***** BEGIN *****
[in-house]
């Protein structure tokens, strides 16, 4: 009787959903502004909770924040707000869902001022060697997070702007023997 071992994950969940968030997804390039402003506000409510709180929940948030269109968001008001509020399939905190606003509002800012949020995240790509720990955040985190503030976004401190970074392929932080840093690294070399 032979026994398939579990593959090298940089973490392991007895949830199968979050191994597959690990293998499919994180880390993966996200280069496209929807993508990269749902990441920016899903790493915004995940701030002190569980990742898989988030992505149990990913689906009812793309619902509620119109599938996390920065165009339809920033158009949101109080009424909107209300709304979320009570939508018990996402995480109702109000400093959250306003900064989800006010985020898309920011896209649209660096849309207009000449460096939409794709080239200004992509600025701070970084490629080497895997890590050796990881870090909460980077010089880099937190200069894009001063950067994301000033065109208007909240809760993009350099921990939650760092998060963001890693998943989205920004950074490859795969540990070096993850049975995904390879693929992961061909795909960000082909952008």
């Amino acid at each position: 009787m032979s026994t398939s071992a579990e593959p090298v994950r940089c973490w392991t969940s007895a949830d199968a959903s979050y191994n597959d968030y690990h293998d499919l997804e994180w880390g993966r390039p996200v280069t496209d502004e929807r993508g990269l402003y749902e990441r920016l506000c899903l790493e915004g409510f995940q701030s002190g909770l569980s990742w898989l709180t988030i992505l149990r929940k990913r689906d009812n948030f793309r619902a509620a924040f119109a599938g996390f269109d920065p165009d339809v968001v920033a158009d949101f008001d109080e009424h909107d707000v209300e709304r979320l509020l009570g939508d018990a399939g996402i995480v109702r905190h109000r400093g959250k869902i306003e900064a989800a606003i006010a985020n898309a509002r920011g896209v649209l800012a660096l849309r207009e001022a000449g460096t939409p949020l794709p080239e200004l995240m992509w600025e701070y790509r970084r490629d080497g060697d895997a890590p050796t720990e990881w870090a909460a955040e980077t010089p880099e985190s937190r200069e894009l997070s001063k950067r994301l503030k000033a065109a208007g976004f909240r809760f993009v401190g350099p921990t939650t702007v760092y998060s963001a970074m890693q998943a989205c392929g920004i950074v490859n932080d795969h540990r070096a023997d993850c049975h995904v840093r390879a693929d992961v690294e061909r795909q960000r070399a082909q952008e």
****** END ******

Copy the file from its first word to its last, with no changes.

[in-house]
């Protein structure tokens, strides 16, 4: 009787959903502004909770924040707000869902001022060697997070702007023997 071992994950969940968030997804390039402003506000409510709180929940948030269109968001008001509020399939905190606003509002800012949020995240790509720990955040985190503030976004401190970074392929932080840093690294070399 032979026994398939579990593959090298940089973490392991007895949830199968979050191994597959690990293998499919994180880390993966996200280069496209929807993508990269749902990441920016899903790493915004995940701030002190569980990742898989988030992505149990990913689906009812793309619902509620119109599938996390920065165009339809920033158009949101109080009424909107209300709304979320009570939508018990996402995480109702109000400093959250306003900064989800006010985020898309920011896209649209660096849309207009000449460096939409794709080239200004992509600025701070970084490629080497895997890590050796990881870090909460980077010089880099937190200069894009001063950067994301000033065109208007909240809760993009350099921990939650760092998060963001890693998943989205920004950074490859795969540990070096993850049975995904390879693929992961061909795909960000082909952008």
């Amino acid at each position: 009787m032979s026994t398939s071992a579990e593959p090298v994950r940089c973490w392991t969940s007895a949830d199968a959903s979050y191994n597959d968030y690990h293998d499919l997804e994180w880390g993966r390039p996200v280069t496209d502004e929807r993508g990269l402003y749902e990441r920016l506000c899903l790493e915004g409510f995940q701030s002190g909770l569980s990742w898989l709180t988030i992505l149990r929940k990913r689906d009812n948030f793309r619902a509620a924040f119109a599938g996390f269109d920065p165009d339809v968001v920033a158009d949101f008001d109080e009424h909107d707000v209300e709304r979320l509020l009570g939508d018990a399939g996402i995480v109702r905190h109000r400093g959250k869902i306003e900064a989800a606003i006010a985020n898309a509002r920011g896209v649209l800012a660096l849309r207009e001022a000449g460096t939409p949020l794709p080239e200004l995240m992509w600025e701070y790509r970084r490629d080497g060697d895997a890590p050796t720990e990881w870090a909460a955040e980077t010089p880099e985190s937190r200069e894009l997070s001063k950067r994301l503030k000033a065109a208007g976004f909240r809760f993009v401190g350099p921990t939650t702007v760092y998060s963001a970074m890693q998943a989205c392929g920004i950074v490859n932080d795969h540990r070096a023997d993850c049975h995904v840093r390879a693929d992961v690294e061909r795909q960000r070399a082909q952008e």